She wears headphones. She is surrounded by throngs of people. She pays them no attention. She is wearing a backpack and a sweatshirt wrapped around her waist. Her plain green t-shirt matches her green converse sneakers, and her jeans allow her to blend into the crowd as though she isn’t there. Her headphones play her favorite country music, which she subtly moves to as she walks through the masses of people. Her music, she feels, is slightly out of place here – not that anyone else will notice. They are all in their own worlds of tourism, clicking their smartphone pictures, posing with family and friends, having loud (too loud) conversations and not caring who hears them. She finds it annoying and distracting, which is what lead to putting on her headphones to begin with. So what if it is out of place here?
She walks slowly through the galleries, taking in each piece for it’s own merits. She loves even the ones she doesn’t like. Each line, each swirled glob of paint fascinates her. She thinks of the times she watched her mother paint. When she was in her creating zone, there was no getting through to her. In her younger years, she took advantage of this situation, asking for things she knew her mother would normally never allow, but knowing she would get away with it if she timed it just right.
It wasn’t until her mother died that she really appreciated the passion she had put into her art. That’s what brought her to this museum today. She loved seeing the passion each artist put into their work. She appreciated all kinds of art, but painting was what she most loved to see. She had rebelled against her mother and NOT become an artist herself. Well, not in the way her mother was.
She stops in front of one piece in particular. Her eyes start to water. She takes it in – each color, each stroke, each minuscule part that makes up the painting as a whole. A tear falls over the brim of her eyelid and slides easily down her cheek. It catches at the bottom and drips off of her chin. She briskly wipes it away with one hand, a movement meant to blend in, to not draw attention to her tears. The rest of the tears follow silently. The heart aching sobs had subsided for some time. These silent tears were all the were left of her grief. Sometimes they stayed away while she was at museums, and she was hoping today wouldn’t have been different, but no such luck. In an effort to stem the ebb that had begun so suddenly she turns to move away from the painting that opened the floodgates. But she can’t do it. The painting pulls her back in. Here: in this time, in this place, it’s like being back in her mother’s studio. She looks at the painting for a long time. Minutes? Hours? She has no idea. Her aching feet bring her back into the moment. She sighs deeply and moves away from the painting. As she moves, she realizes she must have been standing for some time. She no longer recognizes any of the people around her, and her body aches all over. In her hand is a small bunch of soaked through tissues. She deposits the tissues into a trash can as she passes by. The rest of her museum trip is tainted with sadness now. She can’t appreciate each brush stroke like she could when she first arrived. She feels burdened and lightened at the same time.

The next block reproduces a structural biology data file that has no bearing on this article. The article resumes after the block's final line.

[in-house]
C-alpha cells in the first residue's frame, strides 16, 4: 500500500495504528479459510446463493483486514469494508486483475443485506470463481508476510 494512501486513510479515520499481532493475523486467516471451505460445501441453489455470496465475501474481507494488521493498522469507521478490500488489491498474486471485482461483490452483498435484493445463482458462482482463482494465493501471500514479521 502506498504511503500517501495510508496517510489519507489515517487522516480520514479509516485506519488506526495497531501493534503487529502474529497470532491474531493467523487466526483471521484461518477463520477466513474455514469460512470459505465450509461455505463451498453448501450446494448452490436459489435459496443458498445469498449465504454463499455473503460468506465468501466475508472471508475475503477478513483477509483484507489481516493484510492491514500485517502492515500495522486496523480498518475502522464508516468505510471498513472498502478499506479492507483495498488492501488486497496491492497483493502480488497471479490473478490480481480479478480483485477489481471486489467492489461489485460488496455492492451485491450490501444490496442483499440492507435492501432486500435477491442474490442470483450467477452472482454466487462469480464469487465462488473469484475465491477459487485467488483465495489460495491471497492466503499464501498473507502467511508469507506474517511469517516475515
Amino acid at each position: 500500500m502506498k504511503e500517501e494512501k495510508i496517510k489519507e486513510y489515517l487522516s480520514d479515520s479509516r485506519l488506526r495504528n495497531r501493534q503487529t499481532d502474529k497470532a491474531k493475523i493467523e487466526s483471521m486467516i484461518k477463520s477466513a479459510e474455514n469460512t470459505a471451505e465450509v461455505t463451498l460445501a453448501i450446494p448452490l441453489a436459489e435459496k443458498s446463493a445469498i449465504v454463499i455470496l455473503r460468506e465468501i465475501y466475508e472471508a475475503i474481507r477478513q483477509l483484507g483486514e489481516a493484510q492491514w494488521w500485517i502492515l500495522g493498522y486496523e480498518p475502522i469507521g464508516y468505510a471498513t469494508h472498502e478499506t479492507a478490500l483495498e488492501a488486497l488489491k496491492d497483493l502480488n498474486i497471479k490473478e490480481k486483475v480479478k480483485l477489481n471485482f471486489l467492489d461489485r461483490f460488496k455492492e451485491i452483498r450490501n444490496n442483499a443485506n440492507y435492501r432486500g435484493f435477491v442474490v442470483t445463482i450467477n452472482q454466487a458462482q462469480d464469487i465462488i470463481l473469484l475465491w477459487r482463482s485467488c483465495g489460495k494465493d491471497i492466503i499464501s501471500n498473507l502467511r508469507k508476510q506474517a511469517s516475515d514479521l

She makes her way to the exit of the massive building. As she walks out the doors, she turns into the cool, warm breeze of a not quite summer day and walks toward the park. A lock of her inky hair gets caught up in the zephyr and drapes across her face. The streak of silver through it sets her heart to ache anew. She wonders what her mother would have thought of having grey hair. She closes her eyes on a sigh and lets the love she has for her mother fill up her soul.
She finds a grassy patch near a tree, spreads out a blanket and lays down with a book. Around her she notices all the people with their e-readers. She just can’t give up the feel, and smell of the pages. She vows to herself, as she has several times before, that she will never buy a screen to do her reading from. As she soaks in the words on her treasured pages, the sun is freed from the cloud that has been obstructing it. The burst of warmth is soothing and makes her feel at peace.
The sun lures her from the words on the pages in front of her into a soft mid-day slumber. She dreams of swirling paint, books, museums, and her mother.